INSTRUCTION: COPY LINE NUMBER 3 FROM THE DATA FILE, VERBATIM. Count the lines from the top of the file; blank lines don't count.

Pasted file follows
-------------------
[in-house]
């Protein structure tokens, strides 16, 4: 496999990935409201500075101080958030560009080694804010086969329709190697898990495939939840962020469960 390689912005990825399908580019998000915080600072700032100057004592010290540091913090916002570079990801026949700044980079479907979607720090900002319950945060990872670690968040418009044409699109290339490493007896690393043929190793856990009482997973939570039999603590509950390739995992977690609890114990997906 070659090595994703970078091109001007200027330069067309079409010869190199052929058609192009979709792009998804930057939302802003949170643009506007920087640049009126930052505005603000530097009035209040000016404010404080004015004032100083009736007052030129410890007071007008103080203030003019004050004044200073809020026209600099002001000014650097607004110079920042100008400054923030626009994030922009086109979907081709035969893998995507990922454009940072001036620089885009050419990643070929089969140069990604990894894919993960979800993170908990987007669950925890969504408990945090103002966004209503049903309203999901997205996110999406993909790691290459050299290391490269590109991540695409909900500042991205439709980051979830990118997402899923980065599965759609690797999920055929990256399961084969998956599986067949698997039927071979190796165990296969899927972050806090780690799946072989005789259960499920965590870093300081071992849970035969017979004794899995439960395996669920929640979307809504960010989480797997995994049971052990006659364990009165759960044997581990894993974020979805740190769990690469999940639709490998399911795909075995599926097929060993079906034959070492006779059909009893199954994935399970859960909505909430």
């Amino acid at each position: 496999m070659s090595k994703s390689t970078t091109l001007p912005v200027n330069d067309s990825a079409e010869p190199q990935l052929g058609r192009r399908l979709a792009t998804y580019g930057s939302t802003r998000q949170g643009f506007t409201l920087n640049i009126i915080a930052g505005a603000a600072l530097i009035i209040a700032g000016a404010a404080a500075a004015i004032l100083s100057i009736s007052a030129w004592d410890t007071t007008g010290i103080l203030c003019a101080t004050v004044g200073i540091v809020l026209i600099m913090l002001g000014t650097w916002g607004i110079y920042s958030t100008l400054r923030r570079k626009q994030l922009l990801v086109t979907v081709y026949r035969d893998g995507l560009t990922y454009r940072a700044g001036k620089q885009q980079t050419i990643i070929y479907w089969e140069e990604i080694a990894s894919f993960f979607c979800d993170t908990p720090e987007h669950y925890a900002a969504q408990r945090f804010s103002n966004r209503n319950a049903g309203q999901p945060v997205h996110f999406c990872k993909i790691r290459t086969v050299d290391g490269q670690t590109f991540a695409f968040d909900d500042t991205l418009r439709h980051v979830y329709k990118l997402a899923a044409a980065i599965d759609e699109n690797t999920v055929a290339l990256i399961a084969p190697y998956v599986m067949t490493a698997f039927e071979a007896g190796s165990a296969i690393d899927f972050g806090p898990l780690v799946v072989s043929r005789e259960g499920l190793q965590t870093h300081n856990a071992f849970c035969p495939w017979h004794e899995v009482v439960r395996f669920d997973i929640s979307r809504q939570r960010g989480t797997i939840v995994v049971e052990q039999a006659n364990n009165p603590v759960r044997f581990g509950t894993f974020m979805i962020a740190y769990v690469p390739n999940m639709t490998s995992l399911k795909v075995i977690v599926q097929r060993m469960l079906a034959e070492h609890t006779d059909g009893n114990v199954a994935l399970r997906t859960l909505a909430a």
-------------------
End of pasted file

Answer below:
């Amino acid at each position: 496999m070659s090595k994703s390689t970078t091109l001007p912005v200027n330069d067309s990825a079409e010869p190199q990935l052929g058609r192009r399908l979709a792009t998804y580019g930057s939302t802003r998000q949170g643009f506007t409201l920087n640049i009126i915080a930052g505005a603000a600072l530097i009035i209040a700032g000016a404010a404080a500075a004015i004032l100083s100057i009736s007052a030129w004592d410890t007071t007008g010290i103080l203030c003019a101080t004050v004044g200073i540091v809020l026209i600099m913090l002001g000014t650097w916002g607004i110079y920042s958030t100008l400054r923030r570079k626009q994030l922009l990801v086109t979907v081709y026949r035969d893998g995507l560009t990922y454009r940072a700044g001036k620089q885009q980079t050419i990643i070929y479907w089969e140069e990604i080694a990894s894919f993960f979607c979800d993170t908990p720090e987007h669950y925890a900002a969504q408990r945090f804010s103002n966004r209503n319950a049903g309203q999901p945060v997205h996110f999406c990872k993909i790691r290459t086969v050299d290391g490269q670690t590109f991540a695409f968040d909900d500042t991205l418009r439709h980051v979830y329709k990118l997402a899923a044409a980065i599965d759609e699109n690797t999920v055929a290339l990256i399961a084969p190697y998956v599986m067949t490493a698997f039927e071979a007896g190796s165990a296969i690393d899927f972050g806090p898990l780690v799946v072989s043929r005789e259960g499920l190793q965590t870093h300081n856990a071992f849970c035969p495939w017979h004794e899995v009482v439960r395996f669920d997973i929640s979307r809504q939570r960010g989480t797997i939840v995994v049971e052990q039999a006659n364990n009165p603590v759960r044997f581990g509950t894993f974020m979805i962020a740190y769990v690469p390739n999940m639709t490998s995992l399911k795909v075995i977690v599926q097929r060993m469960l079906a034959e070492h609890t006779d059909g009893n114990v199954a994935l399970r997906t859960l909505a909430a």